Open Access Open Access  Restricted Access Subscription or Fee Access

Redirecting public oral health fluoride varnish intervention to low socio-economic status children in Alberta

Cynthia Huber, Sylvia Baran, Cindi de Graaff, Marianne Howell, Steve Patterson, Rafael Figueiredo

Abstract


SETTING: Dental decay is most prevalent among low socio-economic status (SES) groups where cost limits access to dental care. To address inequities in oral health outcomes, Alberta Health Services (AHS) Oral Health Action Plan encompasses a population health approach that redirects fluoride varnish (FV) applications to low SES children. Using low SES measures to establish the eligibility criteria is fundamental to the delivery of FV applications to the target population.

INTERVENTION: A series of four FV applications over two years is directed to children age 12–35 months and two applications per year to children in Kindergarten and grades 1 and 2, using low SES measures for eligibility criteria. The provincial objective for children receiving the first FV application is 10%–20% of the population age. Additional objectives are set for rates of subsequent FV applications for each population group.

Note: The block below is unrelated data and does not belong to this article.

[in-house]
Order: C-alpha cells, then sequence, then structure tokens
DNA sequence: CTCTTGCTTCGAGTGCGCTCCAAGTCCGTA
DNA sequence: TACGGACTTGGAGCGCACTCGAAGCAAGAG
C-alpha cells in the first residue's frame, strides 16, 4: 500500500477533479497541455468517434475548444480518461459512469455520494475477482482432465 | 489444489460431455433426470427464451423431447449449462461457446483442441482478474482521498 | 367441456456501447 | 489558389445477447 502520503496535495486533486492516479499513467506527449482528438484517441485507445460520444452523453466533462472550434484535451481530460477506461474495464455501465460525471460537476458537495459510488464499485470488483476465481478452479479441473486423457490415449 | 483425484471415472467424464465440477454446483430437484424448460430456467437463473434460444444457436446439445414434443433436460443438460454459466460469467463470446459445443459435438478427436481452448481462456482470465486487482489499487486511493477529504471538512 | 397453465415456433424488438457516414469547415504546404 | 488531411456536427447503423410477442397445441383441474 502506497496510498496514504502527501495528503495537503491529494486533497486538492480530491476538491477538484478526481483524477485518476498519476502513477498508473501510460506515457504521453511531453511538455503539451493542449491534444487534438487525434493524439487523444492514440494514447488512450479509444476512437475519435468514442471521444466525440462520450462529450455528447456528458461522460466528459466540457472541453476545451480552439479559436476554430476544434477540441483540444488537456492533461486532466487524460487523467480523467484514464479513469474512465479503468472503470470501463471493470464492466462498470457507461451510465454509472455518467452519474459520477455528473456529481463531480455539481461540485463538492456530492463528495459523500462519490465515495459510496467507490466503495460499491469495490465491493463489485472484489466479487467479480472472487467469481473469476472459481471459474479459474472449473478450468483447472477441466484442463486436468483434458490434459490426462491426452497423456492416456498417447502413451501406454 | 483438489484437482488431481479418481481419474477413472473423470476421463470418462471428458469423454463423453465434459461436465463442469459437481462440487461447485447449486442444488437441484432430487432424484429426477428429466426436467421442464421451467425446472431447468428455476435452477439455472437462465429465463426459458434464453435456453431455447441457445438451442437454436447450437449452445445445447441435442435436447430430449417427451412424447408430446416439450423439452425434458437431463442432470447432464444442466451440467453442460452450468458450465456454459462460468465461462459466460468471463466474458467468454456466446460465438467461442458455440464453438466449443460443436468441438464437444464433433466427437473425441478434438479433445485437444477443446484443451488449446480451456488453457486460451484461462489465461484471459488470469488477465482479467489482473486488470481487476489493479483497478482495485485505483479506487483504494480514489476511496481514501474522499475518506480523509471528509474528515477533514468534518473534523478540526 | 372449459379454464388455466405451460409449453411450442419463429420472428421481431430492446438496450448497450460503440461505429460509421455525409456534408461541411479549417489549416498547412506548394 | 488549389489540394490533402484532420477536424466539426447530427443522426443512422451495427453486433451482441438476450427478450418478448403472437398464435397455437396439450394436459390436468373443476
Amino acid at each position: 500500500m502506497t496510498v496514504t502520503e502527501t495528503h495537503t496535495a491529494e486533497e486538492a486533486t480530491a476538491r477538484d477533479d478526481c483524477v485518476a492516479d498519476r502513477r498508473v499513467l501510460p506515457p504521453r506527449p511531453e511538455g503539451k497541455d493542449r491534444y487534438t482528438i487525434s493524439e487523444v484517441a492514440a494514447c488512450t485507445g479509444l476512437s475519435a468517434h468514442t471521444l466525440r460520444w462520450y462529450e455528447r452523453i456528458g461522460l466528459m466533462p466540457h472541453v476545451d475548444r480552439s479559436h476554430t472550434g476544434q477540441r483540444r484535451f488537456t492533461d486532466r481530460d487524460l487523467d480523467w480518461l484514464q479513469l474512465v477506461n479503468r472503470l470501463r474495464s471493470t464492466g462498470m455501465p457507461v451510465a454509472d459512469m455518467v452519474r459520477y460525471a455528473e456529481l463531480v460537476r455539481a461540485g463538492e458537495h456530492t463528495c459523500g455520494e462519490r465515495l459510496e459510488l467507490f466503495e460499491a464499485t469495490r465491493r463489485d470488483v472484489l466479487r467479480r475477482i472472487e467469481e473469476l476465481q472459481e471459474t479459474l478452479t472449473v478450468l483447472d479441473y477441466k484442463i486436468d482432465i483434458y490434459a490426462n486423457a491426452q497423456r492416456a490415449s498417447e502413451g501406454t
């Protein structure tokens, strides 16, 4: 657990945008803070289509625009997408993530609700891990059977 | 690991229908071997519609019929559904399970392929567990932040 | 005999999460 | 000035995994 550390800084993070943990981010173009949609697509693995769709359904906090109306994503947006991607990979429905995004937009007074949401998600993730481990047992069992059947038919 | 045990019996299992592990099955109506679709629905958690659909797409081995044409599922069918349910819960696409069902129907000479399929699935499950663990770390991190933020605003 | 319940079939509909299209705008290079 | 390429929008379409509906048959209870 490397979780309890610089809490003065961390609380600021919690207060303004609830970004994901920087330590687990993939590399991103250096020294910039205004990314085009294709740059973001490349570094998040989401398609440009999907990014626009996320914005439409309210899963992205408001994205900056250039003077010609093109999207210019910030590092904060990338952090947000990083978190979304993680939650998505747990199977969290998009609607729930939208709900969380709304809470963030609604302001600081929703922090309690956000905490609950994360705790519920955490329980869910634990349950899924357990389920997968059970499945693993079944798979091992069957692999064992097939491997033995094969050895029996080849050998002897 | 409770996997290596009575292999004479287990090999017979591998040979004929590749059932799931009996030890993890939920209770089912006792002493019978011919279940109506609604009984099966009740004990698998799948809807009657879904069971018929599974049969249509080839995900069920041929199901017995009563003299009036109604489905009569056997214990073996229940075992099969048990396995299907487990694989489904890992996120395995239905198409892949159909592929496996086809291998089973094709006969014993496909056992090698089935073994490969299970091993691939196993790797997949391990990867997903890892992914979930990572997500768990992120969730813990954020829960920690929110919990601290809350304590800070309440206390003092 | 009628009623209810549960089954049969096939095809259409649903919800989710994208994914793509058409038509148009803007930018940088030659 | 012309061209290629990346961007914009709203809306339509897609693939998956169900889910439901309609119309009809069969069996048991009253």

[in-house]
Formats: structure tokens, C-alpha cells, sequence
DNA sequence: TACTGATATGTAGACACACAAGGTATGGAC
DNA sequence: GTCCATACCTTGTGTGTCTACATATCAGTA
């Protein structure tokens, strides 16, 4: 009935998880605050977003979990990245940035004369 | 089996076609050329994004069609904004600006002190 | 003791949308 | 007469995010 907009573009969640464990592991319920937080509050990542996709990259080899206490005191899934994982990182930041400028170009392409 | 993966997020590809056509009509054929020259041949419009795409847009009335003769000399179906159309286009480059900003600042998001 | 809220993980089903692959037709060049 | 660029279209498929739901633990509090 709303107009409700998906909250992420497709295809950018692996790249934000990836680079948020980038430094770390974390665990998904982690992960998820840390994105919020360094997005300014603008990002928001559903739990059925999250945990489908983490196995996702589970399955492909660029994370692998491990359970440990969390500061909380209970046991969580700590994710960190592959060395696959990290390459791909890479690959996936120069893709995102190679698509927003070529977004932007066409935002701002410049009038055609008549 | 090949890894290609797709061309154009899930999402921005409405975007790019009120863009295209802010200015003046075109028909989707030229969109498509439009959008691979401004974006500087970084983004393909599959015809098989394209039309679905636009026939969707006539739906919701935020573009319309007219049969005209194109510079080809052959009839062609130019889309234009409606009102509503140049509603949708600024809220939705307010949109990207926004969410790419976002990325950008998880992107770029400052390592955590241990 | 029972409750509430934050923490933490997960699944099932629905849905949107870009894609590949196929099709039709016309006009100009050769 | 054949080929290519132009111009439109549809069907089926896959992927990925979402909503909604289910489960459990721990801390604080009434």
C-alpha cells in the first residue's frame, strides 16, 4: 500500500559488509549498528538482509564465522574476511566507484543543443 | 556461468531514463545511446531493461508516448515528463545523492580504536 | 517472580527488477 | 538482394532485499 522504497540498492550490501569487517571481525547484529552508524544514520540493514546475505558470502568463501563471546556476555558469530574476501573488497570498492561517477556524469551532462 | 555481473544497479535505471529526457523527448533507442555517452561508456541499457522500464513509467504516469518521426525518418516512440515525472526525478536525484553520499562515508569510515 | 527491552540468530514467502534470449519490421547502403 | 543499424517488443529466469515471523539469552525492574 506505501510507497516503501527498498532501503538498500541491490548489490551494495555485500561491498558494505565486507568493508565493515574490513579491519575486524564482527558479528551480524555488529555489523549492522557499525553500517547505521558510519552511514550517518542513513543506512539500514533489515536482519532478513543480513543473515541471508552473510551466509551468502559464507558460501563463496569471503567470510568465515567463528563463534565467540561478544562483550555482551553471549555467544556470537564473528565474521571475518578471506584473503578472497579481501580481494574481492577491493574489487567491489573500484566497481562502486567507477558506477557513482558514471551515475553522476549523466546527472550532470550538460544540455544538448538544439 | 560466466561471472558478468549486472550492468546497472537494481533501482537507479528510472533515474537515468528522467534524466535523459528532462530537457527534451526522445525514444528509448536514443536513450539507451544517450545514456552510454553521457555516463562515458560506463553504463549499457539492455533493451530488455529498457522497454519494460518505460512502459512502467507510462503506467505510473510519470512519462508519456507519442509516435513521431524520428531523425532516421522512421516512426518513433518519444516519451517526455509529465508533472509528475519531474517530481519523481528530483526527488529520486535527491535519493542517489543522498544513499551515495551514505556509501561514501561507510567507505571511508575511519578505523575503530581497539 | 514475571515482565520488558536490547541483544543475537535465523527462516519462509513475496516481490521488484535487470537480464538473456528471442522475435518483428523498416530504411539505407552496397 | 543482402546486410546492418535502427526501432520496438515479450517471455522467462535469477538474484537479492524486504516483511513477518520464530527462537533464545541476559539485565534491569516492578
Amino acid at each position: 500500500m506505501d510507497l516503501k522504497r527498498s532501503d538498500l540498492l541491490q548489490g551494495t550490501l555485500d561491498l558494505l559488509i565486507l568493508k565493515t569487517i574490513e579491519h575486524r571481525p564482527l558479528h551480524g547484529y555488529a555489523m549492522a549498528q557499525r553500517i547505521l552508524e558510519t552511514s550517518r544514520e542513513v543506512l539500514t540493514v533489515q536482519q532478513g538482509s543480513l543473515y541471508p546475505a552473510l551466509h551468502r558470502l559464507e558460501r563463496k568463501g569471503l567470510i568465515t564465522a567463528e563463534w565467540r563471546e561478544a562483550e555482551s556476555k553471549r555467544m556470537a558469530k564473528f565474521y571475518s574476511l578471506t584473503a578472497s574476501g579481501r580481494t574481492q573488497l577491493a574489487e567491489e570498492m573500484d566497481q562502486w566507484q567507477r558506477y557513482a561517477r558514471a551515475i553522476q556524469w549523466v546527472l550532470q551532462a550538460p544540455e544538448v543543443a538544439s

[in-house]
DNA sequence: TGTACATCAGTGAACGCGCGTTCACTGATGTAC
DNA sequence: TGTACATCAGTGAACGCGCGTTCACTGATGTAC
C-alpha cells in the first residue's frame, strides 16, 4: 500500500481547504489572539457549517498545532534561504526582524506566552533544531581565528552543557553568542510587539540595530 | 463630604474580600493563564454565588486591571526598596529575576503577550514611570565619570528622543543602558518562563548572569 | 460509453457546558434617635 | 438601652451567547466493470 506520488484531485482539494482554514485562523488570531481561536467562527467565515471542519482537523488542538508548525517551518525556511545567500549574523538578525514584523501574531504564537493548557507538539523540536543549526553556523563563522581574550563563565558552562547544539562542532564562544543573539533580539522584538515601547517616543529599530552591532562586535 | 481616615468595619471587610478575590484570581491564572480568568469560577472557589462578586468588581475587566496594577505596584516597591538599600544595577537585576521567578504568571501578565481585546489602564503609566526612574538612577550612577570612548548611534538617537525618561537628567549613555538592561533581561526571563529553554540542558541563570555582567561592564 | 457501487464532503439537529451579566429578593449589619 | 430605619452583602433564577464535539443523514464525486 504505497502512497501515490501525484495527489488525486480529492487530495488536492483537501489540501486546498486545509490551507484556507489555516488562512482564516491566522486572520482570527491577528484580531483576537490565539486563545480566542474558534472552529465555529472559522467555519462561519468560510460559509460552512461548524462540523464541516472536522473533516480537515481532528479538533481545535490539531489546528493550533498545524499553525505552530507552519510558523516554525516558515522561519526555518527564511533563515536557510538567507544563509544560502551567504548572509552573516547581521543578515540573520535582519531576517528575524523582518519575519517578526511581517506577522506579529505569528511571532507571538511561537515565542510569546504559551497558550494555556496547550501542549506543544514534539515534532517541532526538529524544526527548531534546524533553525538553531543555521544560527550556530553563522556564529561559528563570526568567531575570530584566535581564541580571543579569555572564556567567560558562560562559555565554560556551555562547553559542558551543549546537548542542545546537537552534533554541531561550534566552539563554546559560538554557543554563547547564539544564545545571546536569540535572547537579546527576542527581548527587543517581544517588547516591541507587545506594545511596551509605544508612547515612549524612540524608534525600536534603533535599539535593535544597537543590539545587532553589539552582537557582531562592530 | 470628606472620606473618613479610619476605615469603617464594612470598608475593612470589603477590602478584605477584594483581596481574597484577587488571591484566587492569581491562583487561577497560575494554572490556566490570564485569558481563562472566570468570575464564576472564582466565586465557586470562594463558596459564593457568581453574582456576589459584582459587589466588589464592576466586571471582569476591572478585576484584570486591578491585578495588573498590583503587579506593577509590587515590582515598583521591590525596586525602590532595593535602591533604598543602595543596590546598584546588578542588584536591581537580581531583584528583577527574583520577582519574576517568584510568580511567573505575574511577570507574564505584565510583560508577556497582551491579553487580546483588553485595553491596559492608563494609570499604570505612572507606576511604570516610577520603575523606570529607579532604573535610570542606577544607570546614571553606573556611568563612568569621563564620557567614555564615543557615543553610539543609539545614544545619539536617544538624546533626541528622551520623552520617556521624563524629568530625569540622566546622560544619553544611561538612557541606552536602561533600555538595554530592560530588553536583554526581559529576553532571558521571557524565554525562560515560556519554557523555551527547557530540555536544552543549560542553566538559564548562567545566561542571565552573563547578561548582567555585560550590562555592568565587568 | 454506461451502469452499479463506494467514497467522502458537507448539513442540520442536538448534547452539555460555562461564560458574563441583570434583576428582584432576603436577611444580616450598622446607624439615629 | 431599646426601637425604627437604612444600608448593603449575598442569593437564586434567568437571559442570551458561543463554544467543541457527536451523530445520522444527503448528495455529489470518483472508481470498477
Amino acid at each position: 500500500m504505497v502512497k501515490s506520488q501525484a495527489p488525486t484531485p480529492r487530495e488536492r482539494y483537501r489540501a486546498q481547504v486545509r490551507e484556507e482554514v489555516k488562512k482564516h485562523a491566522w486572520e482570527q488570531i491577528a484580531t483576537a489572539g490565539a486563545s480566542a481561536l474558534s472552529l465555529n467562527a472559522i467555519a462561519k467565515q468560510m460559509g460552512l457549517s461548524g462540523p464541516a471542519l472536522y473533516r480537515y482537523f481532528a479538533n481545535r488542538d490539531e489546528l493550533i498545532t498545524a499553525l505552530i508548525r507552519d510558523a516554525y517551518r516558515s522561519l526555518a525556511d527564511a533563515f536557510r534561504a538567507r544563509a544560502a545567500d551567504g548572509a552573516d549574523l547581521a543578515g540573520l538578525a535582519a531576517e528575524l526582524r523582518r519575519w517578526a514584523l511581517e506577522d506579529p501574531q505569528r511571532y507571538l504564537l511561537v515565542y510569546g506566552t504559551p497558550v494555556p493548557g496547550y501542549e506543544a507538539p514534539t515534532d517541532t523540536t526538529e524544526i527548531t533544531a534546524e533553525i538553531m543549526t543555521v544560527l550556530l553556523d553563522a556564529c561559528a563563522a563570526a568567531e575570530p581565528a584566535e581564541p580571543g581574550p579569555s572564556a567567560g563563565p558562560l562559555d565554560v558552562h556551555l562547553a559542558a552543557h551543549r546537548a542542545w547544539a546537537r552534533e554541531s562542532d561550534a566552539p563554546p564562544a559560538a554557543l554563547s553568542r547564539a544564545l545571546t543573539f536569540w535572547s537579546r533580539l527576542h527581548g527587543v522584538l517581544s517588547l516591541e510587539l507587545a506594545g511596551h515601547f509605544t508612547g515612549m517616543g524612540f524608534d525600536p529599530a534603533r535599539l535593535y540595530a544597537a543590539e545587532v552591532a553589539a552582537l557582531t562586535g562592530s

OUTCOMES: From 2015 to 2016, the rate of first FV applications for eligible target populations is below the provincial objective for children age 12–35 months (5%) and within the objective for children in Kindergarten and grades 1 and 2 (16%). Rates of subsequent FV applications in the school setting are being met.

IMPLICATIONS: Encompassing a population health approach to deliver standardized fluoride varnish applications to low SES children better targets inequities in oral health outcomes in Alberta. Challenges of redirecting the FV intervention include creating the eligibility criteria and engaging the target population, particularly for the preschool population. Achieving population objectives are challenged by unequal distribution of resources across the province.


Keywords


Fluorides; topical; socio-economic factors; community health planning; health equity; child health services

Full Text:

PDF


DOI: http://dx.doi.org/10.17269/cjph.108.6037